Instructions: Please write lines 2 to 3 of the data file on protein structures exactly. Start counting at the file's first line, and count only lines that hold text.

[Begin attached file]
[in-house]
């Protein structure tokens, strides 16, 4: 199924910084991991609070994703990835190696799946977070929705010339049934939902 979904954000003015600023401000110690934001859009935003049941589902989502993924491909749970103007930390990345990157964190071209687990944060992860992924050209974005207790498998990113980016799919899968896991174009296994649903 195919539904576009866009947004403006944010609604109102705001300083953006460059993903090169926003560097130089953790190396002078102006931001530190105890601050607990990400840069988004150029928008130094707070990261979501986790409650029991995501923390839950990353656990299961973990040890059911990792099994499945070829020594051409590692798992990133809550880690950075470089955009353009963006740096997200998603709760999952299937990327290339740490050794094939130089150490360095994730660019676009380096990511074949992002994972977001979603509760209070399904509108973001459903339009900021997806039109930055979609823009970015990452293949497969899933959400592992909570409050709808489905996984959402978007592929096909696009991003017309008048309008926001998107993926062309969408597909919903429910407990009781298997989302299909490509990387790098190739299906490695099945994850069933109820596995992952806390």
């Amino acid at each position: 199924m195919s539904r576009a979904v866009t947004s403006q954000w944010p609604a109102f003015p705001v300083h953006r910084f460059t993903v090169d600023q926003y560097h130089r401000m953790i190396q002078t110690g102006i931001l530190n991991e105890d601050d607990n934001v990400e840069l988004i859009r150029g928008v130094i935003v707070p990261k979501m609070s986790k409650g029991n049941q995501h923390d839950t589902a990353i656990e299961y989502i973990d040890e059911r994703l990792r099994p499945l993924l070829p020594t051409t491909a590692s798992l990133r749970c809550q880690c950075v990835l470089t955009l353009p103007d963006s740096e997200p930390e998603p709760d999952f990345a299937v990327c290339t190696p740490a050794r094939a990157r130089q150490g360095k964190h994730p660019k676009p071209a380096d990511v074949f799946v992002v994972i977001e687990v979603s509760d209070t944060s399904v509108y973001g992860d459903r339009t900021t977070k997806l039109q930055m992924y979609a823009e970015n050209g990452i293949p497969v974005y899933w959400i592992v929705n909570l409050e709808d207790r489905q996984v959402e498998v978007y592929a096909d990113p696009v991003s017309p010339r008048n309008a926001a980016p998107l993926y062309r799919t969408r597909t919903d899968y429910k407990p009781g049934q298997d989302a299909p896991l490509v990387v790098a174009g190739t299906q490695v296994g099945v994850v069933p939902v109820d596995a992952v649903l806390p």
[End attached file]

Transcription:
């Protein structure tokens, strides 16, 4: 199924910084991991609070994703990835190696799946977070929705010339049934939902 979904954000003015600023401000110690934001859009935003049941589902989502993924491909749970103007930390990345990157964190071209687990944060992860992924050209974005207790498998990113980016799919899968896991174009296994649903 195919539904576009866009947004403006944010609604109102705001300083953006460059993903090169926003560097130089953790190396002078102006931001530190105890601050607990990400840069988004150029928008130094707070990261979501986790409650029991995501923390839950990353656990299961973990040890059911990792099994499945070829020594051409590692798992990133809550880690950075470089955009353009963006740096997200998603709760999952299937990327290339740490050794094939130089150490360095994730660019676009380096990511074949992002994972977001979603509760209070399904509108973001459903339009900021997806039109930055979609823009970015990452293949497969899933959400592992909570409050709808489905996984959402978007592929096909696009991003017309008048309008926001998107993926062309969408597909919903429910407990009781298997989302299909490509990387790098190739299906490695099945994850069933109820596995992952806390």
């Amino acid at each position: 199924m195919s539904r576009a979904v866009t947004s403006q954000w944010p609604a109102f003015p705001v300083h953006r910084f460059t993903v090169d600023q926003y560097h130089r401000m953790i190396q002078t110690g102006i931001l530190n991991e105890d601050d607990n934001v990400e840069l988004i859009r150029g928008v130094i935003v707070p990261k979501m609070s986790k409650g029991n049941q995501h923390d839950t589902a990353i656990e299961y989502i973990d040890e059911r994703l990792r099994p499945l993924l070829p020594t051409t491909a590692s798992l990133r749970c809550q880690c950075v990835l470089t955009l353009p103007d963006s740096e997200p930390e998603p709760d999952f990345a299937v990327c290339t190696p740490a050794r094939a990157r130089q150490g360095k964190h994730p660019k676009p071209a380096d990511v074949f799946v992002v994972i977001e687990v979603s509760d209070t944060s399904v509108y973001g992860d459903r339009t900021t977070k997806l039109q930055m992924y979609a823009e970015n050209g990452i293949p497969v974005y899933w959400i592992v929705n909570l409050e709808d207790r489905q996984v959402e498998v978007y592929a096909d990113p696009v991003s017309p010339r008048n309008a926001a980016p998107l993926y062309r799919t969408r597909t919903d899968y429910k407990p009781g049934q298997d989302a299909p896991l490509v990387v790098a174009g190739t299906q490695v296994g099945v994850v069933p939902v109820d596995a992952v649903l806390p």